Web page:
And while I was lucky enough to be able to spend my weekend in a lovely state park, getting outside really is as easy as walking out your front door.  So I was a little sad to read a study yesterday that noted we tend to underestimate how much nature affects our well being.  The report stated that even vague instructions to "spend more time in nature" has a positive effect on humans, but as we (and children in particular) spend less and less time outdoors we are developing what scientists have now coined ...nature deficit disorder.

Nature deficit disorder.  Now that, in my opinion, is about as sad as it gets. Let's get outside and soak up the sunshine.  As Emerson urges...Live in the sunshine, Swim in the sea, Drink the wild air!!  Poet Gerard Hopkins (1844-1889) must have agreed with Emerson when he penned the lovely poem below, God's Grandeur.

Have a wonderful day, and get outside!  

June 9, 2014

Days are where we live...

Hello, summer!  I've missed you so much!  And since you now seem willing to hang around and spread your warm sunshiney rays on us, it's time for a camping adventure!  We ended up on a rare trip alone to Door County, as our oldest son has just had a baby, our second son wouldn't be caught dead camping, our third son acts on the weekends and our daughter is still in Europe. That means last Friday saw the two of us heading "north of the tension line" for a short bit of r&r.  I came home relaxed and feeling like I had a week's vacation--there is something about walking along the lake shore...

and reading whenever you feel like reading and knowing there are no home chores calling your name (well, to be completely honest there were LOTS of chores back home with my name stamped all over them, but we managed to drive out of hearing range...)

that leaves me feeling energized.  Maybe it's the Vitamin D in the sunshine, but whatever it is it makes me happy. I'm hooked on camping and even more hooked on Door County.  Wisconsin is a lovely state, but the peninsula is in a class of beauty all by itself.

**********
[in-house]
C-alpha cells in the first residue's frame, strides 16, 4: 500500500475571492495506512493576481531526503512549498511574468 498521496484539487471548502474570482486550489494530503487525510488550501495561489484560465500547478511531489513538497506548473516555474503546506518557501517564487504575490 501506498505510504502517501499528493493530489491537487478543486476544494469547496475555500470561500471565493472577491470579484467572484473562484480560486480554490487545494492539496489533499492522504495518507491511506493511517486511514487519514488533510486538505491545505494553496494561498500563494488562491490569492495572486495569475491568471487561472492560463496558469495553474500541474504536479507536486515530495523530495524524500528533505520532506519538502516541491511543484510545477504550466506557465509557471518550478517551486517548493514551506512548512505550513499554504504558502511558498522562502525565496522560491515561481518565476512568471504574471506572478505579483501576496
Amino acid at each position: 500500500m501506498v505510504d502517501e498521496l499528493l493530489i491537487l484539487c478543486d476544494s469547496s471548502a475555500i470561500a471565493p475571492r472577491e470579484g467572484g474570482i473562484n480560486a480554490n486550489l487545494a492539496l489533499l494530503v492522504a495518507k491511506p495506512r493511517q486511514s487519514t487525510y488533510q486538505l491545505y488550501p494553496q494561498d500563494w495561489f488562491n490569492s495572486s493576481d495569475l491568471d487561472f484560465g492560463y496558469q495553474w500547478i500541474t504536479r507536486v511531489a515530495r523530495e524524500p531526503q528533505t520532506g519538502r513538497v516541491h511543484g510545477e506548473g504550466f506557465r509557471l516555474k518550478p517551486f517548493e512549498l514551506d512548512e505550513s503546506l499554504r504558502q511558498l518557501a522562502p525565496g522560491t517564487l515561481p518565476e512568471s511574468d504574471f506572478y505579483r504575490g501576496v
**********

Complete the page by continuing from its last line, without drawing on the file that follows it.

I have lots more pictures to share and tales to tell, but it's already Monday morning and work is calling.  I'll leave you with a lovely poem I discovered Saturday morning while sipping my coffee and looking at this view from my camp chair.  Poet Philip Larkin (England, 1922-1985) asks the question "What are days for?" and I couldn't agree more with his answer.  I hope you feel the same.


What are days for?
Days are where we live.
They come, they wake us
Time and time over.
They are to be happy in:
Where can we live but days?

Ah, solving that question
Brings the priest and the doctor
In their long coats
Running over the fields.

Have a wonderful Monday!!

June 5, 2014

A rose by any other name...

Oh, the infinite possibilities you have before you when you first start thinking about what to name a baby!! Family names, favorite names, "celebrity" names, "fad" names, literary names...the list goes on and on.  As my husband and I pondered and discussed names late into the night each time we were expecting a child we learned one valuable lesson the hard way. Do not share your chosen name with anyone.  ANYONE.  Either the name will be ridiculed (as in "really, you want to use THAT name?!") or, as we sadly found out during one pregnancy, a cherished name that we had shared was liked by someone else who won the delivery race and named their child OUR name.  Not that you have a patent on baby names, but still...it was disappointing, to say the least.